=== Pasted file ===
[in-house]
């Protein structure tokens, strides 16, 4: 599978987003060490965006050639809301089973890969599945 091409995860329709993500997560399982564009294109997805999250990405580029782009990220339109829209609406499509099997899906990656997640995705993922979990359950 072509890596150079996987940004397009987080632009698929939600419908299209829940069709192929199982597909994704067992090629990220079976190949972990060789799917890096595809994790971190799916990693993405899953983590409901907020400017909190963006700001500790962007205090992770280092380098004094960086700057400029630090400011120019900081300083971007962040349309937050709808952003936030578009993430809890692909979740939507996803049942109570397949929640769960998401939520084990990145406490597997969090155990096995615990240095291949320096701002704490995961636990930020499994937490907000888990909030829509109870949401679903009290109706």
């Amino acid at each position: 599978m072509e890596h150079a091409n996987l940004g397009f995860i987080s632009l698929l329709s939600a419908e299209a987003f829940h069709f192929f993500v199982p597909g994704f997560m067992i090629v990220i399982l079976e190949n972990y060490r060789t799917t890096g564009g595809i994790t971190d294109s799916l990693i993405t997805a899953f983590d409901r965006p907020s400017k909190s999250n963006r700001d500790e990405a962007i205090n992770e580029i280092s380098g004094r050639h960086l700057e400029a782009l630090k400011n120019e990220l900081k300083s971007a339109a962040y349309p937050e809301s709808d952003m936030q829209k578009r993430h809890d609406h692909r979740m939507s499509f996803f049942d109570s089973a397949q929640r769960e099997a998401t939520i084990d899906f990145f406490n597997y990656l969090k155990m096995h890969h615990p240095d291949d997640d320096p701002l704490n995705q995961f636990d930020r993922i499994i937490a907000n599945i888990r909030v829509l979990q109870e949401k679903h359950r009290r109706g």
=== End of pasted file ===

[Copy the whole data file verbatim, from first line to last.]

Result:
[in-house]
């Protein structure tokens, strides 16, 4: 599978987003060490965006050639809301089973890969599945 091409995860329709993500997560399982564009294109997805999250990405580029782009990220339109829209609406499509099997899906990656997640995705993922979990359950 072509890596150079996987940004397009987080632009698929939600419908299209829940069709192929199982597909994704067992090629990220079976190949972990060789799917890096595809994790971190799916990693993405899953983590409901907020400017909190963006700001500790962007205090992770280092380098004094960086700057400029630090400011120019900081300083971007962040349309937050709808952003936030578009993430809890692909979740939507996803049942109570397949929640769960998401939520084990990145406490597997969090155990096995615990240095291949320096701002704490995961636990930020499994937490907000888990909030829509109870949401679903009290109706």
């Amino acid at each position: 599978m072509e890596h150079a091409n996987l940004g397009f995860i987080s632009l698929l329709s939600a419908e299209a987003f829940h069709f192929f993500v199982p597909g994704f997560m067992i090629v990220i399982l079976e190949n972990y060490r060789t799917t890096g564009g595809i994790t971190d294109s799916l990693i993405t997805a899953f983590d409901r965006p907020s400017k909190s999250n963006r700001d500790e990405a962007i205090n992770e580029i280092s380098g004094r050639h960086l700057e400029a782009l630090k400011n120019e990220l900081k300083s971007a339109a962040y349309p937050e809301s709808d952003m936030q829209k578009r993430h809890d609406h692909r979740m939507s499509f996803f049942d109570s089973a397949q929640r769960e099997a998401t939520i084990d899906f990145f406490n597997y990656l969090k155990m096995h890969h615990p240095d291949d997640d320096p701002l704490n995705q995961f636990d930020r993922i499994i937490a907000n599945i888990r909030v829509l979990q109870e949401k679903h359950r009290r109706g």